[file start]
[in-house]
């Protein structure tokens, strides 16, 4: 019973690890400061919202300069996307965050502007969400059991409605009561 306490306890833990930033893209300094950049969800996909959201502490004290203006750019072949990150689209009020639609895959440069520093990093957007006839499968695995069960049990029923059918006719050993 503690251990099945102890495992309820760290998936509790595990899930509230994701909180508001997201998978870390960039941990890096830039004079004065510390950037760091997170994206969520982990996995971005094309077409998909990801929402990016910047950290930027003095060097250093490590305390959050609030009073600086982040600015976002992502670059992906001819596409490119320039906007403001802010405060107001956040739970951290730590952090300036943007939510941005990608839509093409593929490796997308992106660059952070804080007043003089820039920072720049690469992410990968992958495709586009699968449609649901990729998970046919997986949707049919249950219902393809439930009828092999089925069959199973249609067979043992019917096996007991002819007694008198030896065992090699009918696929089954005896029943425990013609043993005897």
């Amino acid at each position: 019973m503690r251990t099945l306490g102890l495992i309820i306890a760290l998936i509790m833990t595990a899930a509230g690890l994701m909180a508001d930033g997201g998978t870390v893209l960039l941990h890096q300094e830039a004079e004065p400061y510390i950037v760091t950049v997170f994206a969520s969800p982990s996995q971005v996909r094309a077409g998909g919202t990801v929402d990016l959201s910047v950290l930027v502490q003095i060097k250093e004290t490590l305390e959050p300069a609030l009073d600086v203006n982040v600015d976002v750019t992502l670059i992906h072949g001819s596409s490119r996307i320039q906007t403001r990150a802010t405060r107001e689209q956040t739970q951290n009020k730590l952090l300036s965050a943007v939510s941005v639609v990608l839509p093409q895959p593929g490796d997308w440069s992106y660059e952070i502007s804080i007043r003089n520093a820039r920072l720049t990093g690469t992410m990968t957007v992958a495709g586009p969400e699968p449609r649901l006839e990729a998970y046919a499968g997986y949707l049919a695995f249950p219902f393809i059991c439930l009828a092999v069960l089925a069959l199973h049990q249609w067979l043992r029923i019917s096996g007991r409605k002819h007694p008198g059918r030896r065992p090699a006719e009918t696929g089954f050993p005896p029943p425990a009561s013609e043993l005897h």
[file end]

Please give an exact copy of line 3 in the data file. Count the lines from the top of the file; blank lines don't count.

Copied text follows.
């Amino acid at each position: 019973m503690r251990t099945l306490g102890l495992i309820i306890a760290l998936i509790m833990t595990a899930a509230g690890l994701m909180a508001d930033g997201g998978t870390v893209l960039l941990h890096q300094e830039a004079e004065p400061y510390i950037v760091t950049v997170f994206a969520s969800p982990s996995q971005v996909r094309a077409g998909g919202t990801v929402d990016l959201s910047v950290l930027v502490q003095i060097k250093e004290t490590l305390e959050p300069a609030l009073d600086v203006n982040v600015d976002v750019t992502l670059i992906h072949g001819s596409s490119r996307i320039q906007t403001r990150a802010t405060r107001e689209q956040t739970q951290n009020k730590l952090l300036s965050a943007v939510s941005v639609v990608l839509p093409q895959p593929g490796d997308w440069s992106y660059e952070i502007s804080i007043r003089n520093a820039r920072l720049t990093g690469t992410m990968t957007v992958a495709g586009p969400e699968p449609r649901l006839e990729a998970y046919a499968g997986y949707l049919a695995f249950p219902f393809i059991c439930l009828a092999v069960l089925a069959l199973h049990q249609w067979l043992r029923i019917s096996g007991r409605k002819h007694p008198g059918r030896r065992p090699a006719e009918t696929g089954f050993p005896p029943p425990a009561s013609e043993l005897h």